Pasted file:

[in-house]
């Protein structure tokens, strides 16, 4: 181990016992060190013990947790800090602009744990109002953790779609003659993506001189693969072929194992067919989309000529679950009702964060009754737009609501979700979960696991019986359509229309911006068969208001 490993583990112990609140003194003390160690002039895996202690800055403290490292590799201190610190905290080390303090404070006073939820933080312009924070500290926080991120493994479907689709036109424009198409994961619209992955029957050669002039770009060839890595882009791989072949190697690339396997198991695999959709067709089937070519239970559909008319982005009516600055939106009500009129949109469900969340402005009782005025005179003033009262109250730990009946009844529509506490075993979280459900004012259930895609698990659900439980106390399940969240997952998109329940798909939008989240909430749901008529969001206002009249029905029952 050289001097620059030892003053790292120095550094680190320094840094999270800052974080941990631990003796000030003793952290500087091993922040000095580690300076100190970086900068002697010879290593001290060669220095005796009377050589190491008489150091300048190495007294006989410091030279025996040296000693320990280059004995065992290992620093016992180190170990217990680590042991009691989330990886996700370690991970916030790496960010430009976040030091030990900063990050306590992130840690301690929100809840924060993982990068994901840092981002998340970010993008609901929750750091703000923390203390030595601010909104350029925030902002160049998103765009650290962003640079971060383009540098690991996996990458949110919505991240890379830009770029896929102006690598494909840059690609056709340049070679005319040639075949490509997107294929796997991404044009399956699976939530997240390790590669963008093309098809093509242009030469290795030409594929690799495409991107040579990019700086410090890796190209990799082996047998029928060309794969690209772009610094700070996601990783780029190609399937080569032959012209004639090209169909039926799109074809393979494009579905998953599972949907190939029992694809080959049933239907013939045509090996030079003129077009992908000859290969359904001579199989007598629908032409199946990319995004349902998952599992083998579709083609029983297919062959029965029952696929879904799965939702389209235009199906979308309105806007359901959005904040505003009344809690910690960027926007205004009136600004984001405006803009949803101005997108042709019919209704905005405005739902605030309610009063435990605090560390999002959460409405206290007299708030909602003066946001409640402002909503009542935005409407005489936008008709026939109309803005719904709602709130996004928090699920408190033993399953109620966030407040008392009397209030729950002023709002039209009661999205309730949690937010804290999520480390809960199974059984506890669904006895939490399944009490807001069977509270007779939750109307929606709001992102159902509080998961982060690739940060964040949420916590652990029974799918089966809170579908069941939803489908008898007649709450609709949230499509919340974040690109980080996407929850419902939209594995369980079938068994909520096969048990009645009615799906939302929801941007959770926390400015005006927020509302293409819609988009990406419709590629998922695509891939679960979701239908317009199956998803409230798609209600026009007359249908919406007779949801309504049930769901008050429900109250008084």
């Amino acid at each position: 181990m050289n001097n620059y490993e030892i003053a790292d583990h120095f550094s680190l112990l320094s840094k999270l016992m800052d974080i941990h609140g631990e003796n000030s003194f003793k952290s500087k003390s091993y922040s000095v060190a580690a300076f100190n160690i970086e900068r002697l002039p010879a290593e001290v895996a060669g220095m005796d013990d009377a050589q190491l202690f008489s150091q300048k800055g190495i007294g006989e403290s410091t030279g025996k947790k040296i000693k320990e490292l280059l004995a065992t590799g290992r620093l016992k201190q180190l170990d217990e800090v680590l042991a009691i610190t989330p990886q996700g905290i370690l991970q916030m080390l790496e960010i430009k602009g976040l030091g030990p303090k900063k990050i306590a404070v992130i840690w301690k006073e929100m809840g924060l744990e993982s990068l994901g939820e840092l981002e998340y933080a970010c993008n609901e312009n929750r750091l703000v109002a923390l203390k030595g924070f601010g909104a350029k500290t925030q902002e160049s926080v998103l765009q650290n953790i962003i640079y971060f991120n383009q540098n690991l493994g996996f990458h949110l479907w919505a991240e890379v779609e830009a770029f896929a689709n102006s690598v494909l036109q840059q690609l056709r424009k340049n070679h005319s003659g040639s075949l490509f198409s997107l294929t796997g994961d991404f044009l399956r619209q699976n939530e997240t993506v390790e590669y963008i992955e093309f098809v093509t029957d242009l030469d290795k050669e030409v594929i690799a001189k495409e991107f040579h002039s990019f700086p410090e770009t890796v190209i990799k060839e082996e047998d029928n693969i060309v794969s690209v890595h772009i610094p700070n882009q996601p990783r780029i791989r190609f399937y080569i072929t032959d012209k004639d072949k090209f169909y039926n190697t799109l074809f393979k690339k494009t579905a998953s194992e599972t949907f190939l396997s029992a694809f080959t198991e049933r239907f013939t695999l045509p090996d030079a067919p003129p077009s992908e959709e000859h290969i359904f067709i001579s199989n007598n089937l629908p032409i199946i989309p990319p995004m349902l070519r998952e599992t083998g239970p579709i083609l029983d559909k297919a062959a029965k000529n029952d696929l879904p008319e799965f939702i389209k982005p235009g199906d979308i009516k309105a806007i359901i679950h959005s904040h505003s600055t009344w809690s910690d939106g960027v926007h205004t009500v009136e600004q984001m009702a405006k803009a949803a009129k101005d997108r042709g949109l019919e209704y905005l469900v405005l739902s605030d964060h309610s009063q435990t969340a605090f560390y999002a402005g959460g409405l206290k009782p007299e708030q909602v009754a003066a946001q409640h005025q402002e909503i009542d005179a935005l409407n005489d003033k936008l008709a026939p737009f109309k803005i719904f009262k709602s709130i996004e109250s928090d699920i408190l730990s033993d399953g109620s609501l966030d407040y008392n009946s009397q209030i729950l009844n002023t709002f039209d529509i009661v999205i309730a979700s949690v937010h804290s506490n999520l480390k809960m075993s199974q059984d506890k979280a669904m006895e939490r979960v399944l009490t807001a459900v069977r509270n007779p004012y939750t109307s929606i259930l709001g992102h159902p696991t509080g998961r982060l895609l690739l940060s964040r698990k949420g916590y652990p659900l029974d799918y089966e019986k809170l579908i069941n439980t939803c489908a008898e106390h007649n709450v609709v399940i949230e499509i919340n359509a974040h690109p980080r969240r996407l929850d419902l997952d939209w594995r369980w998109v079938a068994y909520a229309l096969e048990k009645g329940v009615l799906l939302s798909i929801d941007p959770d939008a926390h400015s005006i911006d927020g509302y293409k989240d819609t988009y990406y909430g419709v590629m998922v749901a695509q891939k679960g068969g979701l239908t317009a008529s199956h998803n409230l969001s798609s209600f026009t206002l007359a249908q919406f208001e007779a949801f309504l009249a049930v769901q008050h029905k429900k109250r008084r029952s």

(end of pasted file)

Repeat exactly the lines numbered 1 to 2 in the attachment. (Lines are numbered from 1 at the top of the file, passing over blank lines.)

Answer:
[in-house]
């Protein structure tokens, strides 16, 4: 181990016992060190013990947790800090602009744990109002953790779609003659993506001189693969072929194992067919989309000529679950009702964060009754737009609501979700979960696991019986359509229309911006068969208001 490993583990112990609140003194003390160690002039895996202690800055403290490292590799201190610190905290080390303090404070006073939820933080312009924070500290926080991120493994479907689709036109424009198409994961619209992955029957050669002039770009060839890595882009791989072949190697690339396997198991695999959709067709089937070519239970559909008319982005009516600055939106009500009129949109469900969340402005009782005025005179003033009262109250730990009946009844529509506490075993979280459900004012259930895609698990659900439980106390399940969240997952998109329940798909939008989240909430749901008529969001206002009249029905029952 050289001097620059030892003053790292120095550094680190320094840094999270800052974080941990631990003796000030003793952290500087091993922040000095580690300076100190970086900068002697010879290593001290060669220095005796009377050589190491008489150091300048190495007294006989410091030279025996040296000693320990280059004995065992290992620093016992180190170990217990680590042991009691989330990886996700370690991970916030790496960010430009976040030091030990900063990050306590992130840690301690929100809840924060993982990068994901840092981002998340970010993008609901929750750091703000923390203390030595601010909104350029925030902002160049998103765009650290962003640079971060383009540098690991996996990458949110919505991240890379830009770029896929102006690598494909840059690609056709340049070679005319040639075949490509997107294929796997991404044009399956699976939530997240390790590669963008093309098809093509242009030469290795030409594929690799495409991107040579990019700086410090890796190209990799082996047998029928060309794969690209772009610094700070996601990783780029190609399937080569032959012209004639090209169909039926799109074809393979494009579905998953599972949907190939029992694809080959049933239907013939045509090996030079003129077009992908000859290969359904001579199989007598629908032409199946990319995004349902998952599992083998579709083609029983297919062959029965029952696929879904799965939702389209235009199906979308309105806007359901959005904040505003009344809690910690960027926007205004009136600004984001405006803009949803101005997108042709019919209704905005405005739902605030309610009063435990605090560390999002959460409405206290007299708030909602003066946001409640402002909503009542935005409407005489936008008709026939109309803005719904709602709130996004928090699920408190033993399953109620966030407040008392009397209030729950002023709002039209009661999205309730949690937010804290999520480390809960199974059984506890669904006895939490399944009490807001069977509270007779939750109307929606709001992102159902509080998961982060690739940060964040949420916590652990029974799918089966809170579908069941939803489908008898007649709450609709949230499509919340974040690109980080996407929850419902939209594995369980079938068994909520096969048990009645009615799906939302929801941007959770926390400015005006927020509302293409819609988009990406419709590629998922695509891939679960979701239908317009199956998803409230798609209600026009007359249908919406007779949801309504049930769901008050429900109250008084």